LONDON — For years, Britain’s governing Conservative Party has pledged to restrict immigration, and a vow to “take back control” of borders and migration was a centerpiece of the Brexit campaign to leave the European Union.
Instead, immigration soared in 2022, according to national statistics released Thursday — news that was somewhat embarrassing to party leaders, whose largely pro-Brexit voters had expected it to fall.
The new figures show that last year, net migration to Britain — people moving in minus those moving out — reached a record 606,000. That is a 24% jump from 2021, and roughly double the rate of net migration in the years just before and after the 2016 Brexit referendum.
Migration is driven by a complex mix of domestic and global factors like war, job opportunities, and politics. So what do the numbers say about what is happening in Britain?
Violence and oppression are helping to fuel migration.
From 2004 to 2017, about 600,000 people moved to Britain each year. In 2022, that figure jumped to 1.163 million, an all-time high and a figure that is unlikely to be matched soon.
There were big increases last year in the number of people fleeing the Russian invasion of Ukraine (more than 120,000 Ukrainians have moved to Britain since the war began in February 2022), the Taliban takeover in Afghanistan, and the growing crackdown on civil rights in Hong Kong. Britain has humanitarian visa programs specifically for those groups.
But those flows already show signs of subsiding. And some of last year’s surge might have been a movement that would have occurred earlier but was delayed by the coronavirus pandemic when migration dropped.
Until a few years ago, migration from the European Union accounted for most of the influx of people to Britain. But after Brexit took away the automatic right of EU citizens to settle in Britain, the numbers fell sharply, last year accounting for less than 8% of the total.
Emigration from Britain has grown in recent years, much of it by EU citizens returning home.
Education and economics play major roles, as well.
While the current Conservative government has long voiced its opposition to the high levels of migration, Britain has major labor shortages, particularly in health care, social services, and agriculture, partly because of Brexit.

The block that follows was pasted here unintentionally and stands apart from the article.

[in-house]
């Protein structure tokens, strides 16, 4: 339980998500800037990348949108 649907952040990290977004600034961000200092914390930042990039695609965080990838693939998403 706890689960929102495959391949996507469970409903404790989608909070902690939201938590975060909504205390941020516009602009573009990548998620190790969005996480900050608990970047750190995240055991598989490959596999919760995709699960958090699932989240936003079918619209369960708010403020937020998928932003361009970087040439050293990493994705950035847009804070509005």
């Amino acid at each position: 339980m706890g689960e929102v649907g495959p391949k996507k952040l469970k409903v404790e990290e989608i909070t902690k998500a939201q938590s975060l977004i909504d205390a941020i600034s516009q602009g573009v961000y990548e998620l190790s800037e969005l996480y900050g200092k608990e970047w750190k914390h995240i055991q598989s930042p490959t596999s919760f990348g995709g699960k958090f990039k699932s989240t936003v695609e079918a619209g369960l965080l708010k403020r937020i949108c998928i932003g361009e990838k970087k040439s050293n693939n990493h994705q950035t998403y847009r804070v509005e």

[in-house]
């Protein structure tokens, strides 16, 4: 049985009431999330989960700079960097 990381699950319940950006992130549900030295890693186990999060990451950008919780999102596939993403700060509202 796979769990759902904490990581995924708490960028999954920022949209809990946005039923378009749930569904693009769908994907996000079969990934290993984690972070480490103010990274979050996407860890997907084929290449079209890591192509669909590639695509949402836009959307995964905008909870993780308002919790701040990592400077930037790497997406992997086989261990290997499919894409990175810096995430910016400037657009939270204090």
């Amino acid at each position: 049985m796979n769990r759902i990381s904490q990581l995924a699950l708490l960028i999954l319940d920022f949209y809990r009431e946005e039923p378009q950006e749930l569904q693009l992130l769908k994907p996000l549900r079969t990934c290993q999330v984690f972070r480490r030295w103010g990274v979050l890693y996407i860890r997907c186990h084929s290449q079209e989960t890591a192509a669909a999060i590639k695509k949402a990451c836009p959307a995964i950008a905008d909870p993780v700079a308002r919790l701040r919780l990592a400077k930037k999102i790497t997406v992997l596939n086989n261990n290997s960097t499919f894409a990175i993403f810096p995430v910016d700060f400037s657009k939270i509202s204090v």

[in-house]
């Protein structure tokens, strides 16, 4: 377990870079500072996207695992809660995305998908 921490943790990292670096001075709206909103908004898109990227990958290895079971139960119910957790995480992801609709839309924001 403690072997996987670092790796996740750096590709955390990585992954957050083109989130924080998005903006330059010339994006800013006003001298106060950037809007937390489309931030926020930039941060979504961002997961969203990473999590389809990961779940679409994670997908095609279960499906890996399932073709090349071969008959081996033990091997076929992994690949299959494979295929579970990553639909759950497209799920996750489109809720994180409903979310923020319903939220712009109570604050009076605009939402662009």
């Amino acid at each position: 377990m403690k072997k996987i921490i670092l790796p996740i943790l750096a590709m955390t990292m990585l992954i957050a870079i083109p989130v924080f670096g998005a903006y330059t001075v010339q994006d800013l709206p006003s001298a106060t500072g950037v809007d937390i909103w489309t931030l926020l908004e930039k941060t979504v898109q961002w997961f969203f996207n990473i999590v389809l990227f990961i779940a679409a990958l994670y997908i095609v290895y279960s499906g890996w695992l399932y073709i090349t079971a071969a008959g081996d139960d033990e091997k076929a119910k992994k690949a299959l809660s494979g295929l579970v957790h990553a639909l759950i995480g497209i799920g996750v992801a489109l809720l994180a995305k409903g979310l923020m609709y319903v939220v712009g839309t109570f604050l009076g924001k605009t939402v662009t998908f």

The unemployment rate is below 4%, far lower than it was before the pandemic, and many jobs go unfilled, so whatever the government’s position, Britain remains attractive to migrants looking for work. Many employers want the government to grant more work visas.
The government also points to education as a driver of immigration. Foreign graduate students living in Britain have increasingly taken advantage of a provision that lets them obtain visas for dependent family members.
Suella Braverman, the home secretary, recently said that such visas had jumped 750% since 2019, to 136,000 last year. Most were for people from Nigeria and India.
The government said it would make the dependent visas harder to get, but migration experts have said the change would have a limited effect, and universities argue against discouraging foreign students, who they say benefit the economy.
Arrivals in the English Channel make up a small fraction of migration.
The political rhetoric on migration in Britain in recent years has focused largely on the highly visible arrival of people — mostly refugees seeking asylum — in small boats across the English Channel.
But the new migration data offered a timely reminder that migrants making the dangerous crossing of the Channel make up just a small portion of new arrivals, while most enter legally.
Just 45,755 people were detected arriving by small boats across the Channel in 2022, according to government statistics published this year. That amounts to 3.8% of the total number of people moving to Britain.
But even in its response to the new migration statistics released Thursday, the Home Office focused on how to keep boat arrivals down, in addition to slowing overall immigration.
“We remain committed to reducing overall net migration, while stopping the boats and delivering control of our borders, prioritizing tackling abuse and preventing dangerous and illegal crossings,” the office said in a statement.
This article originally appeared in The New York Times.